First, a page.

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Inicio Atención Primaria Commentary: Noncompliance With Prescribed Medication
Información de la revista
Vol. 34. Núm. 8.
Páginas 406-407 (Noviembre 2004)
Vol. 34. Núm. 8.
Páginas 406-407 (Noviembre 2004)
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Commentary: Noncompliance With Prescribed Medication
Comentario: El incumplimiento de la prescripción
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R. Córdoba Garcíaa
a Centro de Salud Universitario Delicias Sur, Zaragoza, Spain.
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E Márquez Contreras, M de la Figuera von Wichmann, V Gil Guillén, A Ylla-Catalá, M Figueras, M Balaña, J J Naval
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Noncompliance with prescribed treatment is a well known phenomenon especially in chronic diseases, although its clinical consequences are not often assessed appropriately. The apparent safety of appropriate compliance with treatment in patients who are included in clinical trials has perhaps been one of the reasons why health professionals have failed to analyze in sufficient detail the impact of noncompliance on health outcomes.

The VI Report of the Joint National Commission on High Blood Pressure in the USA noted that only 27% of all patients with hypertension reduce their blood pressure to 140/90 mm Hg, and these poor results have been attributed mainly to noncompliance.1 Canadian and European studies reached similar conclusions, and established that noncompliance with prescribed treatment is responsible for 50% of the failures of treatment for hypertension.2,3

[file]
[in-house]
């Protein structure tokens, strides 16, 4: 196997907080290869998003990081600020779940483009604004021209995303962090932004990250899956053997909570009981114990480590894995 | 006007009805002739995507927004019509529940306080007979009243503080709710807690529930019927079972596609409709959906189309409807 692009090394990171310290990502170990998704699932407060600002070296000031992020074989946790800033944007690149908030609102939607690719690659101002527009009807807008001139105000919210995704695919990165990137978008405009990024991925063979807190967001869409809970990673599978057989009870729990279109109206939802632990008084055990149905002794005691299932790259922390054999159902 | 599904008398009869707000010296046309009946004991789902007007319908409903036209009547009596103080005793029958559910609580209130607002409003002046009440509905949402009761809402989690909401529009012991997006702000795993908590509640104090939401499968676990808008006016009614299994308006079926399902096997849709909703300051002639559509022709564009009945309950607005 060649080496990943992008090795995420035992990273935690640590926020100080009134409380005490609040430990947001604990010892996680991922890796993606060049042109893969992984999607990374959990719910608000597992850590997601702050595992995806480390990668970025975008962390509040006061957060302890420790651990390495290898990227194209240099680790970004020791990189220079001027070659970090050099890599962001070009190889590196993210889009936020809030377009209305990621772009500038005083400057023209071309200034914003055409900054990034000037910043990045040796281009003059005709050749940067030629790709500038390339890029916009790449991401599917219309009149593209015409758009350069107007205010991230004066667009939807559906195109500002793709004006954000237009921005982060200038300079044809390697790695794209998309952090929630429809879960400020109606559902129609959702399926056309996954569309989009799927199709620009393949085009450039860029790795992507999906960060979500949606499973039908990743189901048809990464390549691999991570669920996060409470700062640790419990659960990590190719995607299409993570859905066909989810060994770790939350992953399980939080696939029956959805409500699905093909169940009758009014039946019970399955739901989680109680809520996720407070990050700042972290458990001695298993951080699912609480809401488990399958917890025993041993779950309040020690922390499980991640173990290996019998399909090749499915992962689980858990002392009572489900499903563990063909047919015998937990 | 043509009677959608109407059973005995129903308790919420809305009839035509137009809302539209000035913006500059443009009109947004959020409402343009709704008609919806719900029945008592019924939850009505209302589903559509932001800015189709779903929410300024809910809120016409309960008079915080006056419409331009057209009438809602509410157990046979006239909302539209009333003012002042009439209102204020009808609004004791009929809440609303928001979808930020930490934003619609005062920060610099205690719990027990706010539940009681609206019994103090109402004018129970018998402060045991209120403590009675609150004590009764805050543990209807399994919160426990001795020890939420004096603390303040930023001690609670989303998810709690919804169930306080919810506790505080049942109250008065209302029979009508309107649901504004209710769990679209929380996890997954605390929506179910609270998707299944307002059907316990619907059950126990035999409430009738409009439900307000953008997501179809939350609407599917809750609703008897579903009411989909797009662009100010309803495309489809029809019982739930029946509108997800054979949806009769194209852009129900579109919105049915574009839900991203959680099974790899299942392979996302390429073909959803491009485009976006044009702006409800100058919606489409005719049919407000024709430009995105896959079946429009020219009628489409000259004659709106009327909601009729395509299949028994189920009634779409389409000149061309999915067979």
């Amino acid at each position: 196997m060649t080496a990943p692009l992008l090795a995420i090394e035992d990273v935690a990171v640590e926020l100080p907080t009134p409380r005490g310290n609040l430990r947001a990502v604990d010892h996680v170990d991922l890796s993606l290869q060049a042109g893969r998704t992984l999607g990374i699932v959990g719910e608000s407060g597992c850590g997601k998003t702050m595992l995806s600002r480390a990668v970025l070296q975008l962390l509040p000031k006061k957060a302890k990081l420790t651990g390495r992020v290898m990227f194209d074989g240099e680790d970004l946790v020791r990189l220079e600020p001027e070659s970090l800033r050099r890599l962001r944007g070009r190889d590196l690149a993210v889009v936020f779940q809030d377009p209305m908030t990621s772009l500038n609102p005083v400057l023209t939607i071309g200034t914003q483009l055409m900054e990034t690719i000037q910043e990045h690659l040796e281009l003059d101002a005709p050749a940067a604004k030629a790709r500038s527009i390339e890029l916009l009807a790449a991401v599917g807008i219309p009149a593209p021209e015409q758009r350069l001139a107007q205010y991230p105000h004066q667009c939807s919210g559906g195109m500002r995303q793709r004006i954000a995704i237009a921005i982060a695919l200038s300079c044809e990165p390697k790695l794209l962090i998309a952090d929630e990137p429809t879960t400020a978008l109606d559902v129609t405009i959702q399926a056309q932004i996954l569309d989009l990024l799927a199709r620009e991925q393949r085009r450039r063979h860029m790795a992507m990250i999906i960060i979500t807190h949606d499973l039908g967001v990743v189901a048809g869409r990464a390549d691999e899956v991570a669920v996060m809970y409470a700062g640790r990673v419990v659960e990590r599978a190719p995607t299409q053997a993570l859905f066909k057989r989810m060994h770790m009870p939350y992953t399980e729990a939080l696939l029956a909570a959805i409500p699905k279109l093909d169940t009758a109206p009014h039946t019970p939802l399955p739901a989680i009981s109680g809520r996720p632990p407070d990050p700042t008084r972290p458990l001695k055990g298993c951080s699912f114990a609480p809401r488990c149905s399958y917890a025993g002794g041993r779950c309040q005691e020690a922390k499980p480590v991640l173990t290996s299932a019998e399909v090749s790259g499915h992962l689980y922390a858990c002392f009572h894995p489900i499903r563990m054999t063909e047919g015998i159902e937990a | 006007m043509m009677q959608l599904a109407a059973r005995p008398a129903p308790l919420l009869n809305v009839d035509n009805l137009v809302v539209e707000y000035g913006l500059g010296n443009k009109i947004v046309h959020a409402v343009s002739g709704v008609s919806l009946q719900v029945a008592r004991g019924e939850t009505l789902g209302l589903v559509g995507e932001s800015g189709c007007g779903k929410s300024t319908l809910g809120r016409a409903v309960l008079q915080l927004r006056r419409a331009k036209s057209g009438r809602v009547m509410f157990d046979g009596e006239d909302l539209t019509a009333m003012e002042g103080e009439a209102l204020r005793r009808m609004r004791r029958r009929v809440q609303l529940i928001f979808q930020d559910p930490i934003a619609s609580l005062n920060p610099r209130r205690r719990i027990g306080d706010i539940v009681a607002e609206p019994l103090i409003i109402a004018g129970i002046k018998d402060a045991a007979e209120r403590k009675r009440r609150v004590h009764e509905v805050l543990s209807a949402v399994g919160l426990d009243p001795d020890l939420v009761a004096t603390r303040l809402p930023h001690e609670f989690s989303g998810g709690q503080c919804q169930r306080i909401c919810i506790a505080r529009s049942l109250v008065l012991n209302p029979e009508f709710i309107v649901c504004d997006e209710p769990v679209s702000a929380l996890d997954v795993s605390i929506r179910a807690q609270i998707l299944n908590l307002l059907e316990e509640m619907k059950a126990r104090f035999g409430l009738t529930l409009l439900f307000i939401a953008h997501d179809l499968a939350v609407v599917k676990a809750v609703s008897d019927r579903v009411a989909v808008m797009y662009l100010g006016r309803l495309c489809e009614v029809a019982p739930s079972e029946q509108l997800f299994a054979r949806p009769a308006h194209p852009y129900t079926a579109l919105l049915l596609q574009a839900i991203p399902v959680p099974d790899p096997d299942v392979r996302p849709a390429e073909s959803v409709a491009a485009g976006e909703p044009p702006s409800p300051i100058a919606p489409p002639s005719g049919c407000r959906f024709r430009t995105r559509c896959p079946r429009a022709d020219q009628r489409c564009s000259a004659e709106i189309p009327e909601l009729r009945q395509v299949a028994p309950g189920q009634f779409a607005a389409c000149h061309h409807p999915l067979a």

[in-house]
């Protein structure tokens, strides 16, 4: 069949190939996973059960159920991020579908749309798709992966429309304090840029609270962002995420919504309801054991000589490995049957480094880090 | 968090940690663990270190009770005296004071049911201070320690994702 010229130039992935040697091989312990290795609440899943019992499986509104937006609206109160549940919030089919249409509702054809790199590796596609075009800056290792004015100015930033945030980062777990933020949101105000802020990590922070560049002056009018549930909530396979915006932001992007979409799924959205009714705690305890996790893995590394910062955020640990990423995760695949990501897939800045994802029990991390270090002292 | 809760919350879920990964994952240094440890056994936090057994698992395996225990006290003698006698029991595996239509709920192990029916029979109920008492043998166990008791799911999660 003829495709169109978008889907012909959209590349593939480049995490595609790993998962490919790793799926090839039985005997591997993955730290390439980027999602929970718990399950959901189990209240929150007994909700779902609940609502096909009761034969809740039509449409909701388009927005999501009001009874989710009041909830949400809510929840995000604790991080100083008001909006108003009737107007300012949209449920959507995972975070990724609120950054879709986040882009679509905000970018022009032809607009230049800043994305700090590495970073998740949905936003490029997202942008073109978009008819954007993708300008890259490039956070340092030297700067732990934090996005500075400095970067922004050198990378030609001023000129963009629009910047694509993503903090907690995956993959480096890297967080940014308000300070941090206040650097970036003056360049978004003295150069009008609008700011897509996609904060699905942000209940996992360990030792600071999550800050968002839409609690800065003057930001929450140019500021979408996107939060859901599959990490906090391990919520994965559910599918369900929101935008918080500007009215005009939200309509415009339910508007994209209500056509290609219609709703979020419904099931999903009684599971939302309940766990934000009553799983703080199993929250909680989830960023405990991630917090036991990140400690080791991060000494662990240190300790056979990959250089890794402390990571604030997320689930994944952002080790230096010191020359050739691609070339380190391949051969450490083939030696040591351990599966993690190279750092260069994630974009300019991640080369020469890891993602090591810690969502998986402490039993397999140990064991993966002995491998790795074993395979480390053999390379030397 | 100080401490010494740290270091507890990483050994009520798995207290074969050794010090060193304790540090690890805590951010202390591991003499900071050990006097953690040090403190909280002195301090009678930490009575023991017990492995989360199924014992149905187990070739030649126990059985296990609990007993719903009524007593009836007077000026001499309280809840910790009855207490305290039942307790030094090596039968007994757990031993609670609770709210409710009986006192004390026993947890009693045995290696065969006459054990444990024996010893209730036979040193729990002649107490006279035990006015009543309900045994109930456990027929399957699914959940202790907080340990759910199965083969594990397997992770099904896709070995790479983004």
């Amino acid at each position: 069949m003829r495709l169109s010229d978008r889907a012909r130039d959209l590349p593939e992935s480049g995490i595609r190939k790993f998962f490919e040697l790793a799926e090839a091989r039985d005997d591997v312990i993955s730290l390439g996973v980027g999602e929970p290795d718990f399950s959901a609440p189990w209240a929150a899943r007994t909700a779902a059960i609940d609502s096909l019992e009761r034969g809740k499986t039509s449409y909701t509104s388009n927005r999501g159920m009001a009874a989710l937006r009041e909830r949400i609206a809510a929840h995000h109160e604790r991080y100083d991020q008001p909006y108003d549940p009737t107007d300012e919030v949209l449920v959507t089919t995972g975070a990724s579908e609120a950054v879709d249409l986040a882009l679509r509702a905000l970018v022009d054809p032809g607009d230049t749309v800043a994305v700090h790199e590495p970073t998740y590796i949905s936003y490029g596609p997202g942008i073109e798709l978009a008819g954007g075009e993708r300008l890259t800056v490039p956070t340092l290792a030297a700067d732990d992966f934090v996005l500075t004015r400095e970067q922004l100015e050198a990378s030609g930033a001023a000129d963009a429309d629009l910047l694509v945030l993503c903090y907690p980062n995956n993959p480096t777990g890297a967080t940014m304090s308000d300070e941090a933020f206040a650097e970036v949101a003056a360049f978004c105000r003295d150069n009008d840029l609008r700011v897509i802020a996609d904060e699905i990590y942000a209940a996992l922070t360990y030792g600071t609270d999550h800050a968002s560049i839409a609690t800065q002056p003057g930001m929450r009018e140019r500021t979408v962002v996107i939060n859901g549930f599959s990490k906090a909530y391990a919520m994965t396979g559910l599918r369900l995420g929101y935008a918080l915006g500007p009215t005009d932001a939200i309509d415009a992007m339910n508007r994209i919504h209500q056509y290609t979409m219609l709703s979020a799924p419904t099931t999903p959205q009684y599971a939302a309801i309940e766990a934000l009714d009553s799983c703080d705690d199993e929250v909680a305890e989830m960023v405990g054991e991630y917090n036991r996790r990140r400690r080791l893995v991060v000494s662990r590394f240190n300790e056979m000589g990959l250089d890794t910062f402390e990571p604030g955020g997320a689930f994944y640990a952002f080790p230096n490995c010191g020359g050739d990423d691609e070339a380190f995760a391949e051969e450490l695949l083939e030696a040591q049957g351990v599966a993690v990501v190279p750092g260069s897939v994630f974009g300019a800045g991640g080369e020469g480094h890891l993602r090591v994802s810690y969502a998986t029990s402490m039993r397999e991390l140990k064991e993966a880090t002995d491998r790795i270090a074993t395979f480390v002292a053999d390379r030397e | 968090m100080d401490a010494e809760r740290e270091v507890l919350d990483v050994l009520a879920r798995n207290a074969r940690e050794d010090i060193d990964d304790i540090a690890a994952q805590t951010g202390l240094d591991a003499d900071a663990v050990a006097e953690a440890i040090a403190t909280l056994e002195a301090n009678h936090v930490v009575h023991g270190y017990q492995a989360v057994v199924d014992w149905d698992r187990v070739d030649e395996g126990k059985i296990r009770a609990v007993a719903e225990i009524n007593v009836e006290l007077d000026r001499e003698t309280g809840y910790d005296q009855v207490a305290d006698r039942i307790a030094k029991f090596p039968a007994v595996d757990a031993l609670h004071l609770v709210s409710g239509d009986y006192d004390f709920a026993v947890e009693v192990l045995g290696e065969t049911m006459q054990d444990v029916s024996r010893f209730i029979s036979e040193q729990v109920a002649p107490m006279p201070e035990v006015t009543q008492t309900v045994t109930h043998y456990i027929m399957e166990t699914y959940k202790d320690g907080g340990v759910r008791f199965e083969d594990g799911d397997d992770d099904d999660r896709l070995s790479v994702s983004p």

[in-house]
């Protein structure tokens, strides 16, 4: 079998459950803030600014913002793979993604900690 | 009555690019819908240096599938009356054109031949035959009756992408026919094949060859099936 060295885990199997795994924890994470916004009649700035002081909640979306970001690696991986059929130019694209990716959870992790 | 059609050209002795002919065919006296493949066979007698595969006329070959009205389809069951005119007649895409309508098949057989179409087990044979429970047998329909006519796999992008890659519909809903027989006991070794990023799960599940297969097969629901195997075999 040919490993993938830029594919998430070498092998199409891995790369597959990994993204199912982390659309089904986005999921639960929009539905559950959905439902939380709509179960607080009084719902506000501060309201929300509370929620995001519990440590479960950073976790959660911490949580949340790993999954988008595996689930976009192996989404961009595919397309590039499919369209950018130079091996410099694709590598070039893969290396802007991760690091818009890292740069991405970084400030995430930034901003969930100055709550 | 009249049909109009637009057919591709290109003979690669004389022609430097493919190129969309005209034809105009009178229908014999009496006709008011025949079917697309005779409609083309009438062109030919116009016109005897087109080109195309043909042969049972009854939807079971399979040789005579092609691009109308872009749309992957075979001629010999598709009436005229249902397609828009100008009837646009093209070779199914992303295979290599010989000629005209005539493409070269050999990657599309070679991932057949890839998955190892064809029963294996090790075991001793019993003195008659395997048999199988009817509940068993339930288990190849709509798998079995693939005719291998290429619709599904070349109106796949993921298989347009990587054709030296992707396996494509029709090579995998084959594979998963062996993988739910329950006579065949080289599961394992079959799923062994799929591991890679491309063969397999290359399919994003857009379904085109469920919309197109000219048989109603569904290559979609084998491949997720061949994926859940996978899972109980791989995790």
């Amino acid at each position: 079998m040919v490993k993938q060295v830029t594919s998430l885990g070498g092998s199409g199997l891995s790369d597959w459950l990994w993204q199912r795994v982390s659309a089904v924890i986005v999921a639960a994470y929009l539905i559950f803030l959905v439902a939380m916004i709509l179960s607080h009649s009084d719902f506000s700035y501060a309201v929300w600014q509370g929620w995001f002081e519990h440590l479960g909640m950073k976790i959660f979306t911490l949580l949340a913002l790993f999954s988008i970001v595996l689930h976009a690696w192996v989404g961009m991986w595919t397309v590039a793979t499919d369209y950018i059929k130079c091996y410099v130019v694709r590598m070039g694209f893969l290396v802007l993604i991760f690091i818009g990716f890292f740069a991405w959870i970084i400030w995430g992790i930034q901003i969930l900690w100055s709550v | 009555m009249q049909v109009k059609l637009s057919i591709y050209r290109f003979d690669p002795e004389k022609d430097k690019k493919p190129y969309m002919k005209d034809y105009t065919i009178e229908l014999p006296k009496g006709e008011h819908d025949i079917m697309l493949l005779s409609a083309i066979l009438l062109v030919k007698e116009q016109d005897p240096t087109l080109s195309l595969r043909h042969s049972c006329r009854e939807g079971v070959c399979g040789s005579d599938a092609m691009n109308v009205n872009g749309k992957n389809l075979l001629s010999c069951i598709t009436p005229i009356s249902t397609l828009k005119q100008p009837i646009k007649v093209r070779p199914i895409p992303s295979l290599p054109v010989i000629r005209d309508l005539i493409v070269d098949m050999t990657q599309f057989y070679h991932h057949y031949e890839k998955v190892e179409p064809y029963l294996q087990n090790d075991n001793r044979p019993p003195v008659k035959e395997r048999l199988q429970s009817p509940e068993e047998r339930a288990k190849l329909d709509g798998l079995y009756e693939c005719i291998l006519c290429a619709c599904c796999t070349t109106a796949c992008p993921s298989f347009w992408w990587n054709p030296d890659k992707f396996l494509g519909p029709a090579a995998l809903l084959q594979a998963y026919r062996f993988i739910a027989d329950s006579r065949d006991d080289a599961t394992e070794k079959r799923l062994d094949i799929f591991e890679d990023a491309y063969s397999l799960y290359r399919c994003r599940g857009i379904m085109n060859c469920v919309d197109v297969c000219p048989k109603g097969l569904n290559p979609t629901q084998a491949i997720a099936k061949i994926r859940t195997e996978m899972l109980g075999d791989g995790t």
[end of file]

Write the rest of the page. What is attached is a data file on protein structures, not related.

Compliance is understood to be the extent to which the medication actually used matches the pharmacological treatment prescribed. Lack of compliance can thus arise from the patient´s initial rejection of treatment, changes in the dose or schedule, or early cessation of treatment. Noncompliance with antihypertensive treatment increases the risk of morbidity and mortality from cardiovascular disease. Restoring treatment can on occasion cause adverse effects such as tachycardia if calcium antagonists are used.

Premature cessation of pharmacological treatment is more frequent in asymptomatic diseases that are not imminently life-threatening, as is the case with hypertension. This form of noncompliance places the patient at a level of cardiovascular and cerebrovascular risk similar to that associated with the lack of treatment.

For compliance to improve, problems that can interfere with compliance must be detected in a timely fashion. Although self-administered tests and checklists for self-reporting exist it is best to aim for effective communication and empathy during consultations, based on the classical model of self-change.4 Predisposing factors can be related with the patient, the characteristics of his or her hypertension, the usually silent nature of this disorder, the complexity of the therapeutic regimen (the best is the enemy of the possible), problems in the patient's milieu, or problems with the health care system. The physician's actions should be guided by a realistic view of the circumstances, and messages need to be backed up with constant reinforcement and appropriate follow-up. If the health professional is able to establish, in collaboration with the patient, a shared, realistic treatment plan, the chances of success will be greater.5